The story of the region, told by an intrepid journalist
Many dire predictions followed the collapse of the Soviet Union, but nowhere have they materialized as dramatically as in the Caucasus: insurrection, civil wars, ethnic conflicts, economic disintegration, and up to two million refugees. Moreover, in the 1990s Russia twice went to war in the Caucasus, and suffered a humiliating defeat at the hands of a nation so tiny that it could fit into a single district of Moscow.
What is it about the Caucasus that makes the region so restless, so unpredictable, so imbued with heroism but also with fanaticism and pain? In Highlanders, Yo'av Karny offers a better understanding of a region described as a "museum of civilizations," where breathtaking landscapes join with an astounding human diversity. Karny has spent many months among members of some of the smallest ethnic groups on earth, all of them living in the grim shadow of an unhappy empire. But his book is a journey not only to a geographic region but also to darker sides of the human soul, where courage vies with senseless vindictiveness; where honor and duty require people to share the present with long-dead ancestors, some real, some imaginary; and where an ancient way of life is drawing to an end under the combined weight of modernity and intolerance.
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Yo'av Karny's remarkable memoir and historical study Highlanders opens with two telling, and subtle, epigrams. The first, by Lord Byron, states simply, "High Mountains are a feeling." The second, by the French historian Ernest Renan, rejoins, "It is good for everyone to know how to forget."
But in the high mountains of the Caucasus, where ethnic and religious divisions continue to atomize already tiny nations, forgetfulness is a rare thing. Instead, writes Israeli journalist Karny, the "highlanders" nurse memories of long-ago injuries and insults even as their cultures, sometimes numbering only a village's worth of inhabitants, are disappearing, swallowed up by time and the advance of more powerful ethnic and linguistic groups. Such powerful memories fuel conflicts that may at first glance seem nearly incomprehensible to outsiders--notably the long war in Chechnya, which has been raging for hundreds of years, even if it has only recently become a fixture of the news worldwide. Karny's explication of that war is essential for anyone with an interest in current events.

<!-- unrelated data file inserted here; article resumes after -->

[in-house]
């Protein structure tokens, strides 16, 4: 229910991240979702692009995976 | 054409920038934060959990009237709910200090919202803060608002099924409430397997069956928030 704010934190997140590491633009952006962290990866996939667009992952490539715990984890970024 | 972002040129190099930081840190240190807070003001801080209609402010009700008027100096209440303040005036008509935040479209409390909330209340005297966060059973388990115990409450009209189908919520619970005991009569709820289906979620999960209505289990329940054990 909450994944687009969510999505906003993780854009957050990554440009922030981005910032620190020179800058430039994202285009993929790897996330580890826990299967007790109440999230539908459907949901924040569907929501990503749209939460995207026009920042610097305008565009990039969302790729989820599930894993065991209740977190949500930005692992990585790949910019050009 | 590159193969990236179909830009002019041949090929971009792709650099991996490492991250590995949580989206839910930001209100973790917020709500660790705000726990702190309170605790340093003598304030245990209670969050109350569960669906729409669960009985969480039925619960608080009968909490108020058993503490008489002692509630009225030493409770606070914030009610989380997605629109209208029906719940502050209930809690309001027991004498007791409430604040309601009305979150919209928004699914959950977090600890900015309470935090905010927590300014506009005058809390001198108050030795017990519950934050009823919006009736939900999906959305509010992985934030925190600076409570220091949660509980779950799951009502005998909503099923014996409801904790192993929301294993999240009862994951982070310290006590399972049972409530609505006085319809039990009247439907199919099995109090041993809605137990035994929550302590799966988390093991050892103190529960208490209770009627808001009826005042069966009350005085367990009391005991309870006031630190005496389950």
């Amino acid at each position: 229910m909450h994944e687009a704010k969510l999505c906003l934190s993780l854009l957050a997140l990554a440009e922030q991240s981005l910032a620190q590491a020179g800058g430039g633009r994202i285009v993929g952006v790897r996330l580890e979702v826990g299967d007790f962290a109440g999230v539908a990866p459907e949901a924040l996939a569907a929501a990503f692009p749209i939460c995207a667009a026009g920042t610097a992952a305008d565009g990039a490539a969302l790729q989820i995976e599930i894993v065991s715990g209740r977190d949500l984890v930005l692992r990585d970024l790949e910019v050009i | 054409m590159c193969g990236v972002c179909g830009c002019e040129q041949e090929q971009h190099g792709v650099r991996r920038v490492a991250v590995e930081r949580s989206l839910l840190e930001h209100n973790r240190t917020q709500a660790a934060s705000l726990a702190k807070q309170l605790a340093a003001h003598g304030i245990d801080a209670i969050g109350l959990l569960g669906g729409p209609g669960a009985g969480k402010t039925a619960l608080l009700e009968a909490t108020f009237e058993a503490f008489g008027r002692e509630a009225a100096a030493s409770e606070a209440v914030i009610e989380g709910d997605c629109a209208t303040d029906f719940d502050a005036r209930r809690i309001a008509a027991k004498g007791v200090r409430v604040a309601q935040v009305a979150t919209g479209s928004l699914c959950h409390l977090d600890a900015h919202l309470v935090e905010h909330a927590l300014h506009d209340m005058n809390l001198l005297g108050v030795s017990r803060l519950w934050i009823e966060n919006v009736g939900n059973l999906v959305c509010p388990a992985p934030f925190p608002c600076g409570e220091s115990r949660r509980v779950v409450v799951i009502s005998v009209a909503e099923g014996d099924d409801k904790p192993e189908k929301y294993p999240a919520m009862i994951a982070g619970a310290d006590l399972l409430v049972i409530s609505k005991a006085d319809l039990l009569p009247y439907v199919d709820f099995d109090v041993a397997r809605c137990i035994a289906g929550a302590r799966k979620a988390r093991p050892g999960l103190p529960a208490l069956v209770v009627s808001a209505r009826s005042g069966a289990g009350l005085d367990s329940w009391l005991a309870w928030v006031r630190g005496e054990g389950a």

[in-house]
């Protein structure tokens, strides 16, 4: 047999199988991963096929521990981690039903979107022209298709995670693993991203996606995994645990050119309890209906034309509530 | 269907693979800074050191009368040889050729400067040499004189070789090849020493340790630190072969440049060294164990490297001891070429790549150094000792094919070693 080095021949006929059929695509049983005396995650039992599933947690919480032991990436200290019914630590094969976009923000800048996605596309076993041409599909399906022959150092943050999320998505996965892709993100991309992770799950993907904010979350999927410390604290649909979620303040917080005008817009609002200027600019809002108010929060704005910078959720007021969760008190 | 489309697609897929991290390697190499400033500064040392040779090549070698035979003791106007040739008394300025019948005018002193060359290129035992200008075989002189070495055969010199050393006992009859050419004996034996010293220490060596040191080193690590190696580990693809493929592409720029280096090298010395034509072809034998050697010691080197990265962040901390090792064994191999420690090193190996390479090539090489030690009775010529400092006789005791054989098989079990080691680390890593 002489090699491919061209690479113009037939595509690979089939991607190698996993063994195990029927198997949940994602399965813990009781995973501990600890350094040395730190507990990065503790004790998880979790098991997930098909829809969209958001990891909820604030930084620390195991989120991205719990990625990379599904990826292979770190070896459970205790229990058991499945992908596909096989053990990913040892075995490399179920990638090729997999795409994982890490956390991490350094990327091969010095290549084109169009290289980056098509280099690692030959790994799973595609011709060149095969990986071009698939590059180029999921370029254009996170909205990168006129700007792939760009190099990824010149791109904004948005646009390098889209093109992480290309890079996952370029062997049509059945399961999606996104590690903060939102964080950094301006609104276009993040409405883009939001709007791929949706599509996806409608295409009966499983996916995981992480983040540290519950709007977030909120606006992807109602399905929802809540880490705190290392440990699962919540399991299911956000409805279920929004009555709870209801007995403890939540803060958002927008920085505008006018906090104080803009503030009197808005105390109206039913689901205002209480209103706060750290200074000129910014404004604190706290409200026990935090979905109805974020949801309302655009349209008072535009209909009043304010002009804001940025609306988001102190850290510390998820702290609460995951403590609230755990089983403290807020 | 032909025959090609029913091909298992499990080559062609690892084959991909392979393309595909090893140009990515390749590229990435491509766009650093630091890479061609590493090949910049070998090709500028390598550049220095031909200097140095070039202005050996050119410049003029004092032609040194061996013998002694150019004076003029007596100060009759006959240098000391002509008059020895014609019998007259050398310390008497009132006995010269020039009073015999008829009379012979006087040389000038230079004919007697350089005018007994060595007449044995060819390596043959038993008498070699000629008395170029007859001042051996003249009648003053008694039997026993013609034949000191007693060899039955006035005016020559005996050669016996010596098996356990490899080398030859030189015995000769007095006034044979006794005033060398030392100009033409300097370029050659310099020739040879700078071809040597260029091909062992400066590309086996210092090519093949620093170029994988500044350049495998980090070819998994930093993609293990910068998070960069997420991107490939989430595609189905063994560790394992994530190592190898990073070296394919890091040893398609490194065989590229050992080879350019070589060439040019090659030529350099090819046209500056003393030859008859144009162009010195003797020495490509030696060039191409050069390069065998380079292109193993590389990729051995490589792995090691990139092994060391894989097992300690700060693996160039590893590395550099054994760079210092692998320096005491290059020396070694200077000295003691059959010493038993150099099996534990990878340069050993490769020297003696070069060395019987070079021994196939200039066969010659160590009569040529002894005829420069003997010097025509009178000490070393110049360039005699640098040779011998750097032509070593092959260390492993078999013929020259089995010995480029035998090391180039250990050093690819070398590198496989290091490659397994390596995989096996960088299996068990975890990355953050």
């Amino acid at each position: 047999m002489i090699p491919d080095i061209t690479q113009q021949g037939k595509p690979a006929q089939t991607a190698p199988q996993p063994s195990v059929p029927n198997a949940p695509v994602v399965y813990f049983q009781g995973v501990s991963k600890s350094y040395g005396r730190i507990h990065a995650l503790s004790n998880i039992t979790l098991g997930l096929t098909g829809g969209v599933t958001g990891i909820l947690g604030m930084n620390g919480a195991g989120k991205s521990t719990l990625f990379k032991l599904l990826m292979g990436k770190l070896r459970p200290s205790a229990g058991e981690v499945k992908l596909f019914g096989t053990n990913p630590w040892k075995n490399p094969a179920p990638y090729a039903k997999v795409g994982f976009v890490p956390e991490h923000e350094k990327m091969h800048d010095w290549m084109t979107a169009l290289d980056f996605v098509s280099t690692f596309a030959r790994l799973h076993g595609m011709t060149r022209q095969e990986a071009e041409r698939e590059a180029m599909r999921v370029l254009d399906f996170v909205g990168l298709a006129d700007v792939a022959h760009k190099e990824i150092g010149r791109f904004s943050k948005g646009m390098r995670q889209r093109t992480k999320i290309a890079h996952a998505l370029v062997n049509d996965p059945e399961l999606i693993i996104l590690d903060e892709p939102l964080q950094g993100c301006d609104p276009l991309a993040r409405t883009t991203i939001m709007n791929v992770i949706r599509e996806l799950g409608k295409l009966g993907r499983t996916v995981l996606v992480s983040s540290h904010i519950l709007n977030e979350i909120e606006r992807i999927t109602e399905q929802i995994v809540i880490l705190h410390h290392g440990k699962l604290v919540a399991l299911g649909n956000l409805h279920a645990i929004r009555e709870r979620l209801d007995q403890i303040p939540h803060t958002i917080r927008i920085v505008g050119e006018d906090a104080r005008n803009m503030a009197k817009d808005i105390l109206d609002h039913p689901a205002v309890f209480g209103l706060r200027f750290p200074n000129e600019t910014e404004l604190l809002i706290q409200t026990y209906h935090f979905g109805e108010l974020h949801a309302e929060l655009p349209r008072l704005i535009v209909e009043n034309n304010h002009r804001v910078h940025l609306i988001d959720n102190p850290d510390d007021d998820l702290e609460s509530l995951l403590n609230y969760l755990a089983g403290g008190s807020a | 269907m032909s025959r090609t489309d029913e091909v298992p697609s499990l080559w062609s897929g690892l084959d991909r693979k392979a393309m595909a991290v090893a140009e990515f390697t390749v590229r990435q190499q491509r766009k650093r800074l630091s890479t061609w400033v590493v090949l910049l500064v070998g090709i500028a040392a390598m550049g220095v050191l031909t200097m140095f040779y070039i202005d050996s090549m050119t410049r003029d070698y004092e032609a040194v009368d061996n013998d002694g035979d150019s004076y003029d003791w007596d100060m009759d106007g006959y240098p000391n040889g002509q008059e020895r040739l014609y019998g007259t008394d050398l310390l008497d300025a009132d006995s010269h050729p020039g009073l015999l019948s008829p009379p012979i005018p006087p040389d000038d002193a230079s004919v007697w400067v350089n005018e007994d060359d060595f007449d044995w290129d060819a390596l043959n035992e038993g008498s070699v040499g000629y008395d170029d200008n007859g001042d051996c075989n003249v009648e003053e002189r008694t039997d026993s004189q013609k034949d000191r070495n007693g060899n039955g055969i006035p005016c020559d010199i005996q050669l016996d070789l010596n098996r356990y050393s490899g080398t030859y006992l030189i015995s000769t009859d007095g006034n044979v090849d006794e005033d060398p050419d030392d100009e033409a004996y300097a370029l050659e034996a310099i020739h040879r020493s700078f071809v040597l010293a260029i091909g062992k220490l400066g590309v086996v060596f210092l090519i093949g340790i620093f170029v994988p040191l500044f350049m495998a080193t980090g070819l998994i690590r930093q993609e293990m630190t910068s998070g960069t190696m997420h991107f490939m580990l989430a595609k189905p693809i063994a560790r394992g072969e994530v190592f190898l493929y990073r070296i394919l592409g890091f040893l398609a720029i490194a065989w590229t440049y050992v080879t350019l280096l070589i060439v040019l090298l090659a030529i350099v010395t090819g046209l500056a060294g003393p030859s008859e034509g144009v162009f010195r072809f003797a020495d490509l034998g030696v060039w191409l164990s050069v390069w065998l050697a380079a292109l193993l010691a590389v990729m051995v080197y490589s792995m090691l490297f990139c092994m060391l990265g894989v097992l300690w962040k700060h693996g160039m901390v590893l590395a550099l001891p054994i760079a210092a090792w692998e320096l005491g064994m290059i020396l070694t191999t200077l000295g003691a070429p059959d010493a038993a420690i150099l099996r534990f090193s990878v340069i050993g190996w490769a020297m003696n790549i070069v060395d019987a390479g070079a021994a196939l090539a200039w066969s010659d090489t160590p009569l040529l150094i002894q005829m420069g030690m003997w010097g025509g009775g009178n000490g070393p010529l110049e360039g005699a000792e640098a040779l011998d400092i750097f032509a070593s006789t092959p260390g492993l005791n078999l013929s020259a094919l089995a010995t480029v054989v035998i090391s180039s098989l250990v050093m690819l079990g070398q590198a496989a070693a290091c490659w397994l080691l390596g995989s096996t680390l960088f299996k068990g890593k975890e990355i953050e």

Some of the Caucasus's countries (notably Azerbaijan), Karny writes, show every promise of becoming rich and regionally influential; but most of the region seems condemned to endless bloodshed. It does not have to be so, he suggests, for "extraordinary diversity ... does not necessarily suggest hopeless division." Still, the "law of the mountains" seems to hold little room for clemency--or amnesia. Karny's revealing book tells why. --Gregory McNameeAbout the Author:
Yo'av Karny, an Israeli foreign correspondent, has covered conflicts the world over for more than two decades in The Washington Post and The New York Times and on public television and radio.
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